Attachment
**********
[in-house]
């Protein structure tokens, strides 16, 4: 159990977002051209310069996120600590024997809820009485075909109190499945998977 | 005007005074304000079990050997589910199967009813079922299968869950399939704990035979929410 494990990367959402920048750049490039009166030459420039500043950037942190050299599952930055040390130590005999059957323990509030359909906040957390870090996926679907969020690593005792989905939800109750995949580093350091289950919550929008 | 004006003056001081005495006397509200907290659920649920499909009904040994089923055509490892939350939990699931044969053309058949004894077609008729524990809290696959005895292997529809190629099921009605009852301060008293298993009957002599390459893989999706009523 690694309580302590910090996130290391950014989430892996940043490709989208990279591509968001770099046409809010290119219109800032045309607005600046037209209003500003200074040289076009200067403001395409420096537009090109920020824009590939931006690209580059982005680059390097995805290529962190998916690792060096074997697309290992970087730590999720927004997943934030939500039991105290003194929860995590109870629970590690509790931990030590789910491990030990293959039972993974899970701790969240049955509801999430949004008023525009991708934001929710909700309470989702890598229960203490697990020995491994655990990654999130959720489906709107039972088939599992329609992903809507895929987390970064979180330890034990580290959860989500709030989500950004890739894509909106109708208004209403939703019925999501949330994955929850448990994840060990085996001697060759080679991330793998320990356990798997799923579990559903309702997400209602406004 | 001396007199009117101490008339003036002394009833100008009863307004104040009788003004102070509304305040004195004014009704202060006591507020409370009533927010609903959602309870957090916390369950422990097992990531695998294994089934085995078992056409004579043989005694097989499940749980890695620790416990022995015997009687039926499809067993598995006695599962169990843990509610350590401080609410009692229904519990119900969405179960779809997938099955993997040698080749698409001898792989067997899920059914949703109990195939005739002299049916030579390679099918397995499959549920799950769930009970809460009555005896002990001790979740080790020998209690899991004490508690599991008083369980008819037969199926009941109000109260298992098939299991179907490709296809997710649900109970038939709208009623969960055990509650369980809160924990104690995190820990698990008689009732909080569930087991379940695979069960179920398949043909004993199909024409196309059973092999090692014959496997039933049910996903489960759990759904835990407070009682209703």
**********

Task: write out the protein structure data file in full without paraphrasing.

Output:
[in-house]
């Protein structure tokens, strides 16, 4: 159990977002051209310069996120600590024997809820009485075909109190499945998977 | 005007005074304000079990050997589910199967009813079922299968869950399939704990035979929410 494990990367959402920048750049490039009166030459420039500043950037942190050299599952930055040390130590005999059957323990509030359909906040957390870090996926679907969020690593005792989905939800109750995949580093350091289950919550929008 | 004006003056001081005495006397509200907290659920649920499909009904040994089923055509490892939350939990699931044969053309058949004894077609008729524990809290696959005895292997529809190629099921009605009852301060008293298993009957002599390459893989999706009523 690694309580302590910090996130290391950014989430892996940043490709989208990279591509968001770099046409809010290119219109800032045309607005600046037209209003500003200074040289076009200067403001395409420096537009090109920020824009590939931006690209580059982005680059390097995805290529962190998916690792060096074997697309290992970087730590999720927004997943934030939500039991105290003194929860995590109870629970590690509790931990030590789910491990030990293959039972993974899970701790969240049955509801999430949004008023525009991708934001929710909700309470989702890598229960203490697990020995491994655990990654999130959720489906709107039972088939599992329609992903809507895929987390970064979180330890034990580290959860989500709030989500950004890739894509909106109708208004209403939703019925999501949330994955929850448990994840060990085996001697060759080679991330793998320990356990798997799923579990559903309702997400209602406004 | 001396007199009117101490008339003036002394009833100008009863307004104040009788003004102070509304305040004195004014009704202060006591507020409370009533927010609903959602309870957090916390369950422990097992990531695998294994089934085995078992056409004579043989005694097989499940749980890695620790416990022995015997009687039926499809067993598995006695599962169990843990509610350590401080609410009692229904519990119900969405179960779809997938099955993997040698080749698409001898792989067997899920059914949703109990195939005739002299049916030579390679099918397995499959549920799950769930009970809460009555005896002990001790979740080790020998209690899991004490508690599991008083369980008819037969199926009941109000109260298992098939299991179907490709296809997710649900109970038939709208009623969960055990509650369980809160924990104690995190820990698990008689009732909080569930087991379940695979069960179920398949043909004993199909024409196309059973092999090692014959496997039933049910996903489960759990759904835990407070009682209703």